Jan Hatzius

We can learn a lot about a person if we know what types of things he or she talks about or comments on the most frequently. There are numerous topics with which Jan Hatzius is associated, including Fed and September. Most recently, Jan Hatzius has been quoted saying: “At the margin, (Wednesday's) FCI move has increased our conviction that the committee will need to deliver more tightening than priced in the markets at this point.” in the article Goldman's Hatzius: The market is wrong about the Fed.

Jan Hatzius quotes

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At the margin, (Wednesday's) FCI move has increased our conviction that the committee will need to deliver more tightening than priced in the markets at this point.

We feel quite confident that they were not aiming for a large easing in financial conditions. After all, the primary point of hiking rates is to tighten financial conditions, perhaps not suddenly but at least gradually over time.

If you get a sharp tightening, we might regret this change. But our best guess is that won't happen.

I don't think you should take this 235,000 at face value. We've seen almost 100,000 jobs added in the construction sector in the last two months, and the warm winter, I think, had something to do with that. We should expect some payback over the next month, or two months, or maybe three months. I think four hikes is definitely possible. I think the Fed's showing that going every three months is something that they are, in principle, comfortable with. Of course, it always depends on how the numbers come in and what happens to financial conditions.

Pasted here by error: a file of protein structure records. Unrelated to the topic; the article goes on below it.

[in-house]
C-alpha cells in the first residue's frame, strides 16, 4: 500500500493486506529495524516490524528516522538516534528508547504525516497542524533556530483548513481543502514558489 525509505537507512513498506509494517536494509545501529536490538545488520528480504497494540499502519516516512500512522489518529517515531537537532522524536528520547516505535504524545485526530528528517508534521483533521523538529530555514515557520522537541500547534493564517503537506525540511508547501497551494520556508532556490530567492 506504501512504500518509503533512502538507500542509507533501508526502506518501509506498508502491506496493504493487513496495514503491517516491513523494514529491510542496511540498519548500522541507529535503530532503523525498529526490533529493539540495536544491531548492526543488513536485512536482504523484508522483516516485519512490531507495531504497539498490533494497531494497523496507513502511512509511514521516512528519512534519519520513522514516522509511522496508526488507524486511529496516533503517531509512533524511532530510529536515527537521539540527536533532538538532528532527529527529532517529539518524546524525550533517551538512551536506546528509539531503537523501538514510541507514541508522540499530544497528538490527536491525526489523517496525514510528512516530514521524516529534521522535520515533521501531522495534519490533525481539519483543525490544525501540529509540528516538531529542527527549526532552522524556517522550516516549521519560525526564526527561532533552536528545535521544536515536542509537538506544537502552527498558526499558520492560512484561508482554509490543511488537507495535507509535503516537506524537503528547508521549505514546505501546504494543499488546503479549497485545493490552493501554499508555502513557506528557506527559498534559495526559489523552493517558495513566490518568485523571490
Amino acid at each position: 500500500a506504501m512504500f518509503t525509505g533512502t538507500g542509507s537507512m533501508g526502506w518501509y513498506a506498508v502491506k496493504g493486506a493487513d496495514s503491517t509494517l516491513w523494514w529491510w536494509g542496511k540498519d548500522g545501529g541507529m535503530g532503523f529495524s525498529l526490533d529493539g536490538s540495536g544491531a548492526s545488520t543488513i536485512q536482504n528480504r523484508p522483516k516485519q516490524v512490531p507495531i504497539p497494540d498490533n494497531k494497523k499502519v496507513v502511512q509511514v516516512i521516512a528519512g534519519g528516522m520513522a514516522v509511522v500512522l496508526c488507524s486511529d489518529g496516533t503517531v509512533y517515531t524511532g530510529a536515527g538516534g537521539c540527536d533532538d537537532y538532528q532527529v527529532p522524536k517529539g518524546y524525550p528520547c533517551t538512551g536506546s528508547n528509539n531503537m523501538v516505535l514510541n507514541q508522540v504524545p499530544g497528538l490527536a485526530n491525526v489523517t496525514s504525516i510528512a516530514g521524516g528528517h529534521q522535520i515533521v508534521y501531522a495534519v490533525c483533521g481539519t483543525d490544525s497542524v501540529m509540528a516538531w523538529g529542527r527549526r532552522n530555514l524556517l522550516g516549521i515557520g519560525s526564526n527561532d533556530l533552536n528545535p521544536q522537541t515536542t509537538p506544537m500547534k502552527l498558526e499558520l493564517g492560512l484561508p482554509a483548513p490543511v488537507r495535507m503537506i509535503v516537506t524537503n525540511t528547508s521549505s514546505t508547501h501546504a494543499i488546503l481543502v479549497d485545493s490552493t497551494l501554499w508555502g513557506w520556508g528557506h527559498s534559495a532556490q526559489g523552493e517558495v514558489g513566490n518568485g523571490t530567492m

I think it's still an open question to some degree ... the fiscal policies are generally growth supportive [versus the] potential drag from trade and immigration policies, which are potentially more negative. Our view in 2017 and 2018 is that growth is going to be a little better than we thought prior to the election, because we think the fiscal policies are going to outweigh.

Part of what we've seen, this very sizeable move in many markets, is just a normalization. I think there is some further room to run,especially if we do see some fiscal boost on top of what's already in the economy.

There's still plenty of time, I no longer have a dovish view on U.S. monetary policy but I would say there is still a very good dovish case on Europe.

The primary driver here is not valuation but really interest rate differentials. If we are right that the Fed moves the funds rate up more than what the markets currently pricing … that's generally a relatively good indicator to watch.

It's the usual noise. I think a lot of other indicators are looking better this quarter.

Back in the spring, the committee was ready to go in June or July, but then the weak May payroll report and the Brexit vote interfered.

151,000 is clearly about their estimate of what it takes to improve the labor market over time.

Policymakers will have an incentive to keep their options open, and plenty of opportunities to guide market expectations, should they need to.

We think they probably are underpricing [the chances of a rate hike]. We have a 25 percent probability for a hike at the September meeting. So, we don't think it's going to happen but it's possible. Then, we've got 40 percent for the December meeting.

We now expect the (British) economy to enter a mild recession by early 2017.

With the unemployment rate at 4.7 percent, wage growth clearly picking up, and financial conditions much easier, there is likely a limit to how long the Fed's pause can last.

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